“Myriad Discourses in Subjective Reality”
Expositions by Steve Whittlesey
Hi, I’m Steve. I am a follower of Jesus Christ, husband, dad, son, brother, uncle and friend. I am a photographer, backpacker/hiker, private pilot, web designer, IT Solutions Architect/Infrastructure Manager and a musician/guitar player to...
Welcome to the Tech Talk pages! These pages are filled mostly with notes to myself and hopefully to help others starting out or already neck-deep in matters related to the field of Information Technology (IT). My background is in EE, but I...
I love music, I love guitar! The diversity and range of notes on the guitar are limited only by our imagination. The guitar has never become burdensome nor stale. The guitar has always been there through good times and bad times. I grew up...
Welcome to Compliance By Design! PCI-DSS (Payment Card Industry Data Security Standard), ISO 27001/27002, FISMA (Federal Information Security Management Act), NIST (National Institute of Standards and Technology), FedRAMP (Federal Risk and...
As long as a guitar is not physically broken (i.e. twisted or splintered wood, broken components, etc.), it should be able to be setup with proper intonation and be playable. This is to say the guitar is a true instrument, not of toy or junk variety.
Intonation is critical to any instrument, and since we’re talking guitars I will relate this to the guitar. If you tune your guitar perfectly, then attempt to play it and it just sounds bad and out of tune, you’re intonation is most probably to blame (barring any performer imperfections). A quick verification of intonation is to play an open string and then play that same string played at the 12th fret (playing a harmonic at the 12 fret may be easier to differentiate differences). You can also fret the the string at the 12th fret and compare it to the same position played as a harmonic. It should be exactly the same note, in tune, albeit one octave higher. If it is not an exact octave of the open note, your intonation is off. This is the quick ‘n dirty quick check method. I use a quality tuner (I prefer strobe) and check the intonation at each string change.
Adjusting the intonation is in and of itself pretty basic, depending on the guitar in question. Most guitars are adjustable, some are not. Please check with your manufacturer.
There are a lot of variables to take into account that affect intonation. String age; always do your setup with new strings, as old strings will naturally deteriorate intonation. Your neck straightness (truss rod adjustments), action (string height over the fretboard) and bridge setup (fixed, tremolo, etc) all directly effect intonation. Below I step through the process of what I do for a proper setup.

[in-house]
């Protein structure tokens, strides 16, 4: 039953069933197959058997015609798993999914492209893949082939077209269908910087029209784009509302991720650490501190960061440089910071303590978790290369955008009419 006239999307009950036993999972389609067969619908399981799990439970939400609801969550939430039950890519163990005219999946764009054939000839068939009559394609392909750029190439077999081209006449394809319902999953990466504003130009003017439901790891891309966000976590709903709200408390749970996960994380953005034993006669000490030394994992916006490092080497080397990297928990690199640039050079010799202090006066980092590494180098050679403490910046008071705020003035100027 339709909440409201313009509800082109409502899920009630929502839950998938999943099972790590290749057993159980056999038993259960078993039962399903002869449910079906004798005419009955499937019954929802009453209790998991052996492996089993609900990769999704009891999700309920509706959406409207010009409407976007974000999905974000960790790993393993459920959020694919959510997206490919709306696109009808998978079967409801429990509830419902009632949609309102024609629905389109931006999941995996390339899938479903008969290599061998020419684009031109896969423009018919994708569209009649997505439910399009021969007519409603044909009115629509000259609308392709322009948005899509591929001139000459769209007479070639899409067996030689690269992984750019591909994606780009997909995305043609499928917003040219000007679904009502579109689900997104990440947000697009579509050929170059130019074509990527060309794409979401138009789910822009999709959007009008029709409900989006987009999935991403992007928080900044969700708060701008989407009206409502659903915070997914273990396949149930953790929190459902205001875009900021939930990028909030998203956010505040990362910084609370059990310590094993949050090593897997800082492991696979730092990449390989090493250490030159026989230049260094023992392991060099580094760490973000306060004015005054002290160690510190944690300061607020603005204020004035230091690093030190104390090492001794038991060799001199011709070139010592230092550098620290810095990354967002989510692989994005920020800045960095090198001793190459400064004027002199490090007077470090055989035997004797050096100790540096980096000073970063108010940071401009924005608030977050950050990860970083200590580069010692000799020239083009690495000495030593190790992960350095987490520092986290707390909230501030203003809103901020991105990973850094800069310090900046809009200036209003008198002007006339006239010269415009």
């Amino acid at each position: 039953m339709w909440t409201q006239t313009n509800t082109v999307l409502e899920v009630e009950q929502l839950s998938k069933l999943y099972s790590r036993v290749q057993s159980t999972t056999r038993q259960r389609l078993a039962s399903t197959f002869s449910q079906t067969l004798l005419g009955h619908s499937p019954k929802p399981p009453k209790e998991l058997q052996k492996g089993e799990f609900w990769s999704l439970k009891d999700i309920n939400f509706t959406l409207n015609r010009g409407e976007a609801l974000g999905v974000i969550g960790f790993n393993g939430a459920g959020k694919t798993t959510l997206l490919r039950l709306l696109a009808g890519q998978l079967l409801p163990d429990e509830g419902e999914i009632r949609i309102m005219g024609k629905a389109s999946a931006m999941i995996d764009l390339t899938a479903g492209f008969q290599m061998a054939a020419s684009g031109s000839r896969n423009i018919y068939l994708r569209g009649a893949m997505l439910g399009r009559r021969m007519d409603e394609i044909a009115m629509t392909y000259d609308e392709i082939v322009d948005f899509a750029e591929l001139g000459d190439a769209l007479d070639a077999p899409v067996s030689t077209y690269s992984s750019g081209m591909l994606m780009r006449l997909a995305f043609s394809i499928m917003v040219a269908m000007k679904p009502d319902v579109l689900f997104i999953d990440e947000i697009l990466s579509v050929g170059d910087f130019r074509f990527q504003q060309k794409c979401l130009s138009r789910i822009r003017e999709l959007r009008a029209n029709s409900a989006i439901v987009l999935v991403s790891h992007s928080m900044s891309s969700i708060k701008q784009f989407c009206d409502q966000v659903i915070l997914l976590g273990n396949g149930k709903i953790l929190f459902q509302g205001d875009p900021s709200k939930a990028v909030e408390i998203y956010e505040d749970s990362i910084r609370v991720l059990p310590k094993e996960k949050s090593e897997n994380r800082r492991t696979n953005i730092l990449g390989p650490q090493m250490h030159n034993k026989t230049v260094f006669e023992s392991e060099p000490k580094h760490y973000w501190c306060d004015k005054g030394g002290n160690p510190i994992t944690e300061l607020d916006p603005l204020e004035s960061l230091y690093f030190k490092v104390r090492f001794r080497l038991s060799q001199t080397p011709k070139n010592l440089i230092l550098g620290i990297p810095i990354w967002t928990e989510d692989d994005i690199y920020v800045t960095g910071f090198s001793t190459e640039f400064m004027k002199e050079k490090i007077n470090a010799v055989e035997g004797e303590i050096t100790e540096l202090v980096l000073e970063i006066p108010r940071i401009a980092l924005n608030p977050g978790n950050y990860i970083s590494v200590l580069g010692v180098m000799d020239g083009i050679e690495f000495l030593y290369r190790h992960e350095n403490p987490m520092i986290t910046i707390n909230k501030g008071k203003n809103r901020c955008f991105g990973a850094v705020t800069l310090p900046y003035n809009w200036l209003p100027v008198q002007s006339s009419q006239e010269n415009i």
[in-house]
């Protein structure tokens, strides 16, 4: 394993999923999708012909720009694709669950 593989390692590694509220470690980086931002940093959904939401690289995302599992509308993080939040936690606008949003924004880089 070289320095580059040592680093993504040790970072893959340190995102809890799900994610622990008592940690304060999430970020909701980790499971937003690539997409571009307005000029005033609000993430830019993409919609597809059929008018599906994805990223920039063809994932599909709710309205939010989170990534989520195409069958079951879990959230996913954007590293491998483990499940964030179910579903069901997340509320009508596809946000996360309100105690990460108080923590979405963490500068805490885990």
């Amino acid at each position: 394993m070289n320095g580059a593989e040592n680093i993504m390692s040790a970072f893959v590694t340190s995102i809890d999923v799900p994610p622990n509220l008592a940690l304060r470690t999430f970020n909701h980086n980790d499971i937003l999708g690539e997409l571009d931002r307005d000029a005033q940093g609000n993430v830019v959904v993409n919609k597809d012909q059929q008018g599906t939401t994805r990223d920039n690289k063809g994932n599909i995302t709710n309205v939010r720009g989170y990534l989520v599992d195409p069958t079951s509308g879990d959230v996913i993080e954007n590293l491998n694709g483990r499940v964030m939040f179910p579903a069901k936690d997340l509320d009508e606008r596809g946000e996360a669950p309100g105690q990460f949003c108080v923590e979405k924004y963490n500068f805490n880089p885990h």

Personally, I start by removing all of the strings. There are as many opinions on this as are players; do as you choose. With the strings off, I thoroughly clean the fretboard getting all of the crud off. With the strings off: 1. this provides access to, well, clean thoroughly, and 2. full access to the entire topside of the guitar for repair or replacement as necessary.
Straighten the Neck Part 1
Once clean, and any physical issues are resolved (e.g. bridge/saddle or electronic work, etc.), the neck needs to be dead straight. This is, of course dependent on manufacturer and playing style. A slightly bowed neck may provide some relief for easier playing.
I use a steel yardstick and lay it lengthwise, providing me a good visual of the bow, if any, of the neck. I rarely have to adjust the truss, and when I do, it’s usually less than a 1/4 turn. I have done successful repairs on guitars given up by their owner where it required much more, but it is rare. The more out of whack the neck is, the greater the risk of breaking the neck to restore it. I start with a perfectly straight neck, then add relief via 1/4 turn of the adjustment screw. Just my personal preference. If I can’t get the neck perfectly straight, it is generally indicative of other problems (i.e. high, low, loose or worn frets, warped fretboard, etc.).